Moving ahead with Diversity: National Retreat 1999

Fifty-nine leaders of the Uniting Church met at the Holy Cross Retreat Centre, Templestowe, Victoria, over the four days of 18-21 November 1999.

People came from all over Australia from Hobart and Perth, from Port Hedland and Coffs Harbour, from Adelaide and Toowoomba, from Darwin and Wangaratta, from Sydney and Melbourne. A cross-section of the church was present including members of Evangelical Members within the Uniting Church, members of Uniting Network, people from migrant-ethnic congregations, Presbytery office-bearers, all seven Moderators of Synods, and Assembly officers and senior staff. Members of the Uniting Aboriginal and Islander Christian Congress were unable to be present but expressed their best wishes for the Retreat. The National Retreat followed three diversity retreats held in synods in July-August (NSW, WA, Vic/Tas). The focus in all four retreats was on how the Uniting Church can best move forward when the debate on sexuality has exposed diverse views within the church on the Bible, theology, and the nature of the church. Priority at the National Retreat was given to two activities:

  • worship and prayer, with much celebration of our faith in Christ, and Holy Communion each morning;
  • small group life, where participants shared deeply with each other, discussed the Biblical and theological presentations, and considered ways forward for the Assembly and for the whole church.

On the Friday, presentations were made on the Bible and homosexuality by Rev Dr Peter Ralphs, Rev Dr Gwenda Ince and Mrs Isabel Thomas Dobson. On the Saturday presentations were made on what it means for the Uniting Church to be part of the "one holy catholic and apostolic church" by Rev Dr Brian Edgar, Rev Dr Keith Rowe and Rev Dr Sarah Mitchell. Other presentations were made on dealing with conflict and on the three synod retreats. The National Retreat was an intense experience for all participants. The depth of inter-personal encounter, the solid Biblical and theological discussion, and the struggling with ways forward for the church left participants feeling exhausted but upheld by Christian care for each other.


As the small groups grappled to find a way forward for the Assembly and for the whole church, they twice reported to plenary sessions. The eventual outcome was to reach tentative acceptance of possible proposals to be considered by the Assembly. The acceptance of these possible proposals was not unanimous, but resulted from strong commitment by participants to finding a way forward for the church. Over the next months further reflection shall take place on the possible ways forward, including consideration of presenting three alternative sets of proposals to the Ninth Assembly. All of these are offered by Retreat participants as a contribution towards the church’s seeking of the will of God.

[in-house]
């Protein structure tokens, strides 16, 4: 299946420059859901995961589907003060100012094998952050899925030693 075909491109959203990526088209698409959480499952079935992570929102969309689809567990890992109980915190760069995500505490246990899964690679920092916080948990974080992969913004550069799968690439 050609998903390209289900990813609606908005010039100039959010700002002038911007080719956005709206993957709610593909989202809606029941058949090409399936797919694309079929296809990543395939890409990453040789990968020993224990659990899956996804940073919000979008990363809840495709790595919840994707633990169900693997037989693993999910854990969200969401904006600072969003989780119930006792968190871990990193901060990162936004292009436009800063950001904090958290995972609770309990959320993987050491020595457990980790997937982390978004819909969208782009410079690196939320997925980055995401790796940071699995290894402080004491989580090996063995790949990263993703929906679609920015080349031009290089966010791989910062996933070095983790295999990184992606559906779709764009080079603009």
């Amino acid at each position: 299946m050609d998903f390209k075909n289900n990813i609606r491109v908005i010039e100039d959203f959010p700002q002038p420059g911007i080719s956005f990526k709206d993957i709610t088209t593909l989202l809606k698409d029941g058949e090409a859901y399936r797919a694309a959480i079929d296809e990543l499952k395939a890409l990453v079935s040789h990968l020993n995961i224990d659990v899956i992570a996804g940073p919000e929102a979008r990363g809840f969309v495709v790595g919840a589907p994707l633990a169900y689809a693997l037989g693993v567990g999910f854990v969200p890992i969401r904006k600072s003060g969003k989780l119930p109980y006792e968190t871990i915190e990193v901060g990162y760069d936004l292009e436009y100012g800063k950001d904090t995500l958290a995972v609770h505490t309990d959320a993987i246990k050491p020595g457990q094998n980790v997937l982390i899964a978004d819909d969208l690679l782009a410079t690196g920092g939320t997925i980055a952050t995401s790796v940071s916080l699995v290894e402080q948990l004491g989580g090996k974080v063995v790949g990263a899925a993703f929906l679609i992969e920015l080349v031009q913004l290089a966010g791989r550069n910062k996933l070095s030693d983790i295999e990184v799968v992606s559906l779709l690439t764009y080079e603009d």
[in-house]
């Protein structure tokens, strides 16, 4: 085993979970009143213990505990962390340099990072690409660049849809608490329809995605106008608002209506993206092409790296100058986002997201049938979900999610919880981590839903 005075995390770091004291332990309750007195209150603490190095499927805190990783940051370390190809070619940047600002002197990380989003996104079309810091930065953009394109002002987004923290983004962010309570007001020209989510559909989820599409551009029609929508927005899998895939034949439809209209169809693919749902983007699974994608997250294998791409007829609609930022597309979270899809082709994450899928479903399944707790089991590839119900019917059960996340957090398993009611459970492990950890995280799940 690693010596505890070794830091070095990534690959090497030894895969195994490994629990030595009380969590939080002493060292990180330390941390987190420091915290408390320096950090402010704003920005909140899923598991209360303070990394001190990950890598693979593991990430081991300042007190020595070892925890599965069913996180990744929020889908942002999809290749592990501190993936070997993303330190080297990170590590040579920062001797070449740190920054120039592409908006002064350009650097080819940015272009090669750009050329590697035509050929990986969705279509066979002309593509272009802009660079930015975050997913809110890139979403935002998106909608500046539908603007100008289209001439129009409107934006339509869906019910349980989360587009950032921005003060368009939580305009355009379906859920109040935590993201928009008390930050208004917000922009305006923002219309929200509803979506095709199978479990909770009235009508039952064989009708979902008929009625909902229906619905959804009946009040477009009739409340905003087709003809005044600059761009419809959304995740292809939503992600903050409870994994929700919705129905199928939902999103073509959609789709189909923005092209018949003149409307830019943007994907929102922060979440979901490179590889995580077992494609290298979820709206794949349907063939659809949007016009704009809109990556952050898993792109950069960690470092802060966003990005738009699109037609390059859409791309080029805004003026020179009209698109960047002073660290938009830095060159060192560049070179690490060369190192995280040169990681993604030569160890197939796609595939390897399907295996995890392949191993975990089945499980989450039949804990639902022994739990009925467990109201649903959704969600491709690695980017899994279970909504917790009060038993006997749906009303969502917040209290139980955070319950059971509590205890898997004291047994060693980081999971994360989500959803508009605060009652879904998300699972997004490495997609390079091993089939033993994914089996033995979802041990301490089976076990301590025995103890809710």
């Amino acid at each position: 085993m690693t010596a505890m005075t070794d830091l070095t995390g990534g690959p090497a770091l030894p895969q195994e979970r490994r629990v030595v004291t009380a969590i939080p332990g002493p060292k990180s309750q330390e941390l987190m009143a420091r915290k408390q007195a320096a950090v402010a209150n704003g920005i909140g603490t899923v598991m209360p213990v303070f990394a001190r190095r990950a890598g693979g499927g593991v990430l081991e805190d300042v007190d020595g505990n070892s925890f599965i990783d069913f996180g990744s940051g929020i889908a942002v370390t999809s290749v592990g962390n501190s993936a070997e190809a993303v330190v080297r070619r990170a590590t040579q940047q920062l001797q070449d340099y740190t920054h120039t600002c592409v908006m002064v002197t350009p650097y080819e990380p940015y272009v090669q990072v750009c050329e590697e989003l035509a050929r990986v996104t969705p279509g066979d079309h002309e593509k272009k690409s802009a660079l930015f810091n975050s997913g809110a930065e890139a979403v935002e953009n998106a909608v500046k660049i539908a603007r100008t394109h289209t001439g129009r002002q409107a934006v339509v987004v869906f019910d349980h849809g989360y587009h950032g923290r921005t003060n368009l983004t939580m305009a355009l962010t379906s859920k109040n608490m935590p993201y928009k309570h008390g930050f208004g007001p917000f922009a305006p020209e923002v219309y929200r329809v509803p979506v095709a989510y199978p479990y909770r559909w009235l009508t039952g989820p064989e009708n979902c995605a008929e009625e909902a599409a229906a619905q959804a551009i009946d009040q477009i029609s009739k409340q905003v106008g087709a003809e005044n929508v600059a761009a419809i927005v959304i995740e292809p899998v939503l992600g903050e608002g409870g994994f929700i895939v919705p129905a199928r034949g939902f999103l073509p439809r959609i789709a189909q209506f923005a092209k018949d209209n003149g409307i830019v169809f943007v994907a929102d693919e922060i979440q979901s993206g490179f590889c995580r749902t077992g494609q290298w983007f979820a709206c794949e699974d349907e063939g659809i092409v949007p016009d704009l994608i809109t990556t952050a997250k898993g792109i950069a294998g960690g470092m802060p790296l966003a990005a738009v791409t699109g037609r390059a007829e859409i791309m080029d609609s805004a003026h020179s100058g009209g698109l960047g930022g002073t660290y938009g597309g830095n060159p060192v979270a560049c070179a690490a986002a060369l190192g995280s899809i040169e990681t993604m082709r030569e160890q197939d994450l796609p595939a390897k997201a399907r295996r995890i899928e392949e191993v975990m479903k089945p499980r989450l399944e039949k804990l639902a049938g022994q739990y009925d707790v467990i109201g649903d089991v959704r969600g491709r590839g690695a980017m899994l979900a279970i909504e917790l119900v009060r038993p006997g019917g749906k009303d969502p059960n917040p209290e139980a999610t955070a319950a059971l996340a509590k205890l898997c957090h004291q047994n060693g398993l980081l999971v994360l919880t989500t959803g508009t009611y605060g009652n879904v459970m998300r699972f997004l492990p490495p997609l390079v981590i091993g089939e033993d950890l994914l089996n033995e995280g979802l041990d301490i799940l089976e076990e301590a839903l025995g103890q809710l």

1. Recognition that our unity is centred in the person and work of Jesus Christ.
  2. Recognition that because we are bound together by Christ and we love the Uniting Church we will keep working on the issues of diversity and sexuality.
  3. Reaffirmation by the 2000 Assembly of the 1997 Assembly decisions on marriage.
  4. Recognition that we are unable to agree at this time on the interpretation of Scripture on the matter of homosexuality.
  5. That we reject all forms of vilification and harassment and seek effective ways of dealing with it.
  6. (a) That all people are welcome at the Lord’s Table, regardless of their sexuality, and as members of the Uniting Church are eligible to exercise their rights and responsibilities in accordance with Basis of Union paragraph 13. OR (b) That all people are welcome at the Lord’s Table.
  7. Note that within the ordained ministry of the Uniting Church there are men and women in same-sex relationships, whose gifts for ministry have been discerned and affirmed, and affirm that no action be taken against them in relation to their homosexuality.
  8. That the church now consider that a Congregation’s decision to call or not to call a minister may not be over-ruled by the Presbytery solely on the grounds of the minister’s homosexuality or views on sexuality.
  9. Affirm the Presbytery’s right to assess candidates for ministry individually.
  10. (a) That Presbyteries not make general statements of policy about ordination in relation to homosexuality. (b) That Synods not make general statements of policy about ordination in relation to homosexuality.  

In the final session a Continuation Group was appointed to finalise the Retreat Statement, to receive comments from participants and others by mid-February, and to prepare material for the Assembly Standing Committee in March 2000. Members of the continuation group are Judy Caldwell (NSW), Bev Fabb (WA), James Haire (Assembly), Mary Hawkes (SA), Gregor Henderson (Assembly), John Mavor (Assembly), Inoke Nabulivou (NSW), Ray Reddicliffe (Qld), Isabel Thomas Dobson (Tas) and Leonie Walker (Vic).   Participants in the National Retreat pray that their worship, faith sharing, deep discussion and hard work will bear fruit for the whole church, and they invite all church members to join with them in seeking to discern God’s way forward.

1 December 1999

Copies of the papers on the Bible and on the one holy catholic and apostolic church are available on request from the Assembly Secretariat.

This statement may be copied for use in the Uniting Church, on condition that the statement is copied in its entirety.